According to a report published by the World Health Organisation (WHO) in November 2017, 10% of all pharmaceutical products circulating in low and middle-income countries at that time were either fake or of substandard quality.
The WHO said the trade in illicit pharmaceuticals is controlled by major organised crime networks who often channel their profits into other forms of illicit activity.
In March of last year, Europol revealed that a crackdown it had led on the sale of illicit pharmaceuticals across 16 countries in 2018 resulted in the seizure of some 13 million doses of counterfeit or smuggled medicines.
British charity Dogs Trust warns pet lovers about being ‘dogfished’ by puppy smugglers
UK animal protection charity Dogs Trust has revealed that thousands of Britons may have been conned into buying puppies smuggled into the country illegally by organised criminal gangs in a practice it has dubbed “dogfishing”.
In a survey of 2,000 owners of puppies designed to establish how many may have purchased their pet from gangs that smuggled young dogs into the UK from countries in eastern Europe, the charity spoke with many animal lovers who described puppy dealers offering discounts for quick sales and lying about the age and breed of dogs.
The poll found that more than half (51%) of puppy buyers were not allowed to see the animal they were purchasing more than once, while 43% were not offered the chance to visit the puppy with its mother, which Dogs Trust described as two signs all might not be well.
Nineteen percent of respondents said they were not able to collect their puppy from the seller’s home, of whom a “worrying number” said they were asked to collect their new pet in a carpark or layby.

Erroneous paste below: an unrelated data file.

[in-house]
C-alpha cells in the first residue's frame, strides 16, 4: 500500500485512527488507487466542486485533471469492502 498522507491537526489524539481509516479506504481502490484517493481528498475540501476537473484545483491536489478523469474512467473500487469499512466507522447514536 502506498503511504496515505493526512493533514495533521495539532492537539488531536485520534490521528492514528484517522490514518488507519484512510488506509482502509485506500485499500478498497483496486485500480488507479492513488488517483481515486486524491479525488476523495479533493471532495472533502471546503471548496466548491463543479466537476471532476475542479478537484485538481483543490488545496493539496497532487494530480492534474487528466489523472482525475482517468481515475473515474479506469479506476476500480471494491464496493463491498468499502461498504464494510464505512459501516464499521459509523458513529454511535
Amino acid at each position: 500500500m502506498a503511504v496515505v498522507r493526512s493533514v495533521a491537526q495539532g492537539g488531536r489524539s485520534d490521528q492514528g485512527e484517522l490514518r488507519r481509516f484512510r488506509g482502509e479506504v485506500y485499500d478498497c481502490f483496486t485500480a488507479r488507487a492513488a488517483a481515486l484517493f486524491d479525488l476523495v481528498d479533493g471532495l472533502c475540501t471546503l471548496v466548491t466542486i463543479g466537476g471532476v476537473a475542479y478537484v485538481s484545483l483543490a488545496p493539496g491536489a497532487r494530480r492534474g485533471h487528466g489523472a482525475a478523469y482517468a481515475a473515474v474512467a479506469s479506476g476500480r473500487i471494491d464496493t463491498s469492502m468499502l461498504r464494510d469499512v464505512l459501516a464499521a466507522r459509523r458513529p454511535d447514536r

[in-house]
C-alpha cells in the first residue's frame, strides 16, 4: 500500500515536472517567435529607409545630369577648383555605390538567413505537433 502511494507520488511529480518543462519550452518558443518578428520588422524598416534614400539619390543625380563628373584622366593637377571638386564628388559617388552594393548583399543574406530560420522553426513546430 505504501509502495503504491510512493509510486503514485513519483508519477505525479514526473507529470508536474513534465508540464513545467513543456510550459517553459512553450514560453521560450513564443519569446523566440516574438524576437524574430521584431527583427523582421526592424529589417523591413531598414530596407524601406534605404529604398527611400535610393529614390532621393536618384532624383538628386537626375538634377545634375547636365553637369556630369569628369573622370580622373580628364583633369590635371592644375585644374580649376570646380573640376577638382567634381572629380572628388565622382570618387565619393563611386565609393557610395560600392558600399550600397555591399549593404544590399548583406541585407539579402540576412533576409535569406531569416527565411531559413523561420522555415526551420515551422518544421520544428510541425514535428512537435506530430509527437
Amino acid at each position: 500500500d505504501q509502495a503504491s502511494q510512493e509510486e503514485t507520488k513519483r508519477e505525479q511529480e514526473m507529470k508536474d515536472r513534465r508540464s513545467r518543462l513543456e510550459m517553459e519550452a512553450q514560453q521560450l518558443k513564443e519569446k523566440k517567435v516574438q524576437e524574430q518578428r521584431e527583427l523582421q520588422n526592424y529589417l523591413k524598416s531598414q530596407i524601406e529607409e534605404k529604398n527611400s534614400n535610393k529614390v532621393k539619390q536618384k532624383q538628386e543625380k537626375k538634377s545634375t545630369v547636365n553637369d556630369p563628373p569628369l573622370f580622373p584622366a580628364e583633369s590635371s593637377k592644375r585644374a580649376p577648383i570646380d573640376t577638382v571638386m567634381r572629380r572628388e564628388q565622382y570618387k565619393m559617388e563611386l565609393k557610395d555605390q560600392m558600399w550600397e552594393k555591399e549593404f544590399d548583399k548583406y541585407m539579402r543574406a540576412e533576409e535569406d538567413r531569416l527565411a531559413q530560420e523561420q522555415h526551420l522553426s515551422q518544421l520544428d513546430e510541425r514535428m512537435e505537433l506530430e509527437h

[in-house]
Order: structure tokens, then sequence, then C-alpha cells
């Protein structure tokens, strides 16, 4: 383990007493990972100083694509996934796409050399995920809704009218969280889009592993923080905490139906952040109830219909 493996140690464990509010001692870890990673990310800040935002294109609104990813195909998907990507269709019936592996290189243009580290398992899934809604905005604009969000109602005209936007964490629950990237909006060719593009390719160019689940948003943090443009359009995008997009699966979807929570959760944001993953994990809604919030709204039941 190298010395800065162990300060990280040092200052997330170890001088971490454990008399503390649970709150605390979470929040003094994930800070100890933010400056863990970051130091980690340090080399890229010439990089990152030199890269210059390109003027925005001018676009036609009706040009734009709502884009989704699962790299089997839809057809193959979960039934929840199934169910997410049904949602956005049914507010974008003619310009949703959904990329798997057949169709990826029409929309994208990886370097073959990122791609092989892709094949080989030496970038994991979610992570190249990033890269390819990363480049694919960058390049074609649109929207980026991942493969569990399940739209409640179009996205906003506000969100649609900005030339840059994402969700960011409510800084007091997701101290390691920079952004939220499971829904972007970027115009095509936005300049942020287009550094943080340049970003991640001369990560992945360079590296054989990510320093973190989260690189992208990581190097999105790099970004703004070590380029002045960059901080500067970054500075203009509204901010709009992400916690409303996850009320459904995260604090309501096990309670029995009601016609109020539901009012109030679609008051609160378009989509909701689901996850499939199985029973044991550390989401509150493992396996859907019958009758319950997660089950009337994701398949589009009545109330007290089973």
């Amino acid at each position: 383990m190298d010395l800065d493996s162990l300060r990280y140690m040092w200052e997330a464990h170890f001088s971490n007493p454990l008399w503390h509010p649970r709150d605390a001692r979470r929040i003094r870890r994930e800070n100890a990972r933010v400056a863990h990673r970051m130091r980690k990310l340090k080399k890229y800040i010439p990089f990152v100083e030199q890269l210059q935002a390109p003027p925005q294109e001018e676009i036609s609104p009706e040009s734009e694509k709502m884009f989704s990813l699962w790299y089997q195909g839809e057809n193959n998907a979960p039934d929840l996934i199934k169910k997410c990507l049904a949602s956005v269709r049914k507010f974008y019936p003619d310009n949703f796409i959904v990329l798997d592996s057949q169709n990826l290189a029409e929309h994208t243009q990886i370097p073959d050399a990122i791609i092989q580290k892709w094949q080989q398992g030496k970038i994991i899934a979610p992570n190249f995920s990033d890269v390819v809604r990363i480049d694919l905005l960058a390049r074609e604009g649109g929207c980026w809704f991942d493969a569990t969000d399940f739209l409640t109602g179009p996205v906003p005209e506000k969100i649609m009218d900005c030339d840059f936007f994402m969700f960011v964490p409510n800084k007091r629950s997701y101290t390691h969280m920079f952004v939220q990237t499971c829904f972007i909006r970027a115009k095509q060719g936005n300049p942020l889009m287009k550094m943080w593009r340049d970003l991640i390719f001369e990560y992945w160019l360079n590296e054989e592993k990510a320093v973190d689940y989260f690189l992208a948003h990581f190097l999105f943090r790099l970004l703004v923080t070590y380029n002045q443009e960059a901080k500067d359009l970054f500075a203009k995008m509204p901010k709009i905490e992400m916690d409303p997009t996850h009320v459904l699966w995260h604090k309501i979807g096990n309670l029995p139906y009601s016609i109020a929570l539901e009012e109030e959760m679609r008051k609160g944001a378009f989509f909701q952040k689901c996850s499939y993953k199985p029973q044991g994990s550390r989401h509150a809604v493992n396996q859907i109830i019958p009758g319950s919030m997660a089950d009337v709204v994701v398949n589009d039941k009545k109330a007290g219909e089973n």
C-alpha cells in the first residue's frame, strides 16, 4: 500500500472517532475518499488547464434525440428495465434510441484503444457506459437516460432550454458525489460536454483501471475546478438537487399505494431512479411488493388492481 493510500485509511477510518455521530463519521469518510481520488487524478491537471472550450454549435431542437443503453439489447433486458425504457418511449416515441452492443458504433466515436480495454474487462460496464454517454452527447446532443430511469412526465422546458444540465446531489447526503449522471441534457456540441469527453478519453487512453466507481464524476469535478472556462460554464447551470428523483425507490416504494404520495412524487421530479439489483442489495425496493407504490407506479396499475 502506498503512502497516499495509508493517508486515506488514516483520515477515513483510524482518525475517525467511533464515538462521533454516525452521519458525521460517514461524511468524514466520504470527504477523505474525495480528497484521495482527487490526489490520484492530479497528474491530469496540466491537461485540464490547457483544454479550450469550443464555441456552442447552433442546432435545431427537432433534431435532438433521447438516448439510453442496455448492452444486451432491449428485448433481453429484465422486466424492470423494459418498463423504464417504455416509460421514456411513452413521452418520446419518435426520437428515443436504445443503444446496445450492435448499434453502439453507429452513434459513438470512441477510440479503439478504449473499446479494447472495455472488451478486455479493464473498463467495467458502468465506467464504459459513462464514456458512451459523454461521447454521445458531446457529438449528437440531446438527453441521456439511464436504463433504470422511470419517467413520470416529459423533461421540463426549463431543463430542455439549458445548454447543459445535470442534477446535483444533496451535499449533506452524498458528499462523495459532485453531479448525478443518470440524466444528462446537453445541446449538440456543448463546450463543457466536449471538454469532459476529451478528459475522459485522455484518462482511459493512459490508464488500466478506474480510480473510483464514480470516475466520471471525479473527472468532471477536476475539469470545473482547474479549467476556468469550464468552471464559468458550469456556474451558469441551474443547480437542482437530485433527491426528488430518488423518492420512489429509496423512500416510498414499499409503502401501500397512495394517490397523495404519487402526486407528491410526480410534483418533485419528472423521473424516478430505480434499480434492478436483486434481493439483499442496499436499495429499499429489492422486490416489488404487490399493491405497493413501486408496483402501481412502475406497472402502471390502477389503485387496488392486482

One woman told Dogs Trust how she was left heartbroken after purchasing a puppy that she saw advertised online on Christmas Eve, only to have to rush it to a vet for emergency treatment on Christmas Day because it had contracted parvo virus, a highly contagious and potentially fatal condition that causes lethargy, vomiting and diarrhoea.
The puppy had to be put down.
Launching a new campaign named Don’t Be Dogfished, Dogs Trust Veterinary Director said: “People think they are getting a healthy, happy puppy but behind the curtain lurks the dark depths of the puppy smuggling trade.
“Many of these poor puppies suffer significant health conditions or lifelong behavioural challenges, and sadly some don’t survive, leaving their buyers helpless and heartbroken – as well as out of pocket.
“This is why we are touring the country in a van like those used by puppy smugglers to educate the public on the shocking realities of the puppy smuggling trade and advising them how they can take action to avoid being ‘dogfished’.
“If it seems too good to be true, as hard as it is, walk away and report it.”
Many organised crime gangs across Europe have moved into puppy smuggling owing to the huge profit it returns for relatively little risk.
- Police in Spain smash sham marriage network that charged migrants €12,000 for bogus nuptials
- US scientists develop edible security tags to thwart drug counterfeiters
- British charity Dogs Trust warns pet lovers about being ‘dogfished’ by puppy smugglers
- PayPal agrees to help US NGO Polaris tackle human trafficking
- US border guards arrest 14-year-old boy with three packages of methamphetamine taped to his stomach
9 February 2018
9 February 2018
8 February 2018
28 November 2017
28 November 2017